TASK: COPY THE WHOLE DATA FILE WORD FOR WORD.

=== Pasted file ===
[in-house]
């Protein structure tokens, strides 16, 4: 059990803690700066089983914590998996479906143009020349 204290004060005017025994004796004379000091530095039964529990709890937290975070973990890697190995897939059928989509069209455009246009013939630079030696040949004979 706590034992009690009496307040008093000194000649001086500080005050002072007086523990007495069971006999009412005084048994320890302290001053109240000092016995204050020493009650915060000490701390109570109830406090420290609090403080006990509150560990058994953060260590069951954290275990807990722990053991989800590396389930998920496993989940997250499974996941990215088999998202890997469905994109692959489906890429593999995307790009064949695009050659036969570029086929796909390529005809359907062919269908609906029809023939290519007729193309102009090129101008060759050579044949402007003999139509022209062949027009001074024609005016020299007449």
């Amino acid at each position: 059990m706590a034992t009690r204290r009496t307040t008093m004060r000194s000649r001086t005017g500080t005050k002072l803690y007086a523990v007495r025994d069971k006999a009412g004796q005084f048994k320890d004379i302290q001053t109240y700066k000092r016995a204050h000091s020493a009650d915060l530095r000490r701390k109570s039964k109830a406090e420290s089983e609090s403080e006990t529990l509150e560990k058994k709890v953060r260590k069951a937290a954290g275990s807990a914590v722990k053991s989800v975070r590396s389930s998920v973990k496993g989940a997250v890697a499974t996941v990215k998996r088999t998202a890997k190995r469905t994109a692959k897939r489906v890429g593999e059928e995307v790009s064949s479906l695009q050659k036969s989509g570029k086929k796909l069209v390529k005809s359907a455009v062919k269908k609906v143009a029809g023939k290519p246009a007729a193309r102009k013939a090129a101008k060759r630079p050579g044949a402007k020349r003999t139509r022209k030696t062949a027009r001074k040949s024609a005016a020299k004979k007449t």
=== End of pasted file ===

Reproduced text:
[in-house]
């Protein structure tokens, strides 16, 4: 059990803690700066089983914590998996479906143009020349 204290004060005017025994004796004379000091530095039964529990709890937290975070973990890697190995897939059928989509069209455009246009013939630079030696040949004979 706590034992009690009496307040008093000194000649001086500080005050002072007086523990007495069971006999009412005084048994320890302290001053109240000092016995204050020493009650915060000490701390109570109830406090420290609090403080006990509150560990058994953060260590069951954290275990807990722990053991989800590396389930998920496993989940997250499974996941990215088999998202890997469905994109692959489906890429593999995307790009064949695009050659036969570029086929796909390529005809359907062919269908609906029809023939290519007729193309102009090129101008060759050579044949402007003999139509022209062949027009001074024609005016020299007449």
């Amino acid at each position: 059990m706590a034992t009690r204290r009496t307040t008093m004060r000194s000649r001086t005017g500080t005050k002072l803690y007086a523990v007495r025994d069971k006999a009412g004796q005084f048994k320890d004379i302290q001053t109240y700066k000092r016995a204050h000091s020493a009650d915060l530095r000490r701390k109570s039964k109830a406090e420290s089983e609090s403080e006990t529990l509150e560990k058994k709890v953060r260590k069951a937290a954290g275990s807990a914590v722990k053991s989800v975070r590396s389930s998920v973990k496993g989940a997250v890697a499974t996941v990215k998996r088999t998202a890997k190995r469905t994109a692959k897939r489906v890429g593999e059928e995307v790009s064949s479906l695009q050659k036969s989509g570029k086929k796909l069209v390529k005809s359907a455009v062919k269908k609906v143009a029809g023939k290519p246009a007729a193309r102009k013939a090129a101008k060759r630079p050579g044949a402007k020349r003999t139509r022209k030696t062949a027009r001074k040949s024609a005016a020299k004979k007449t």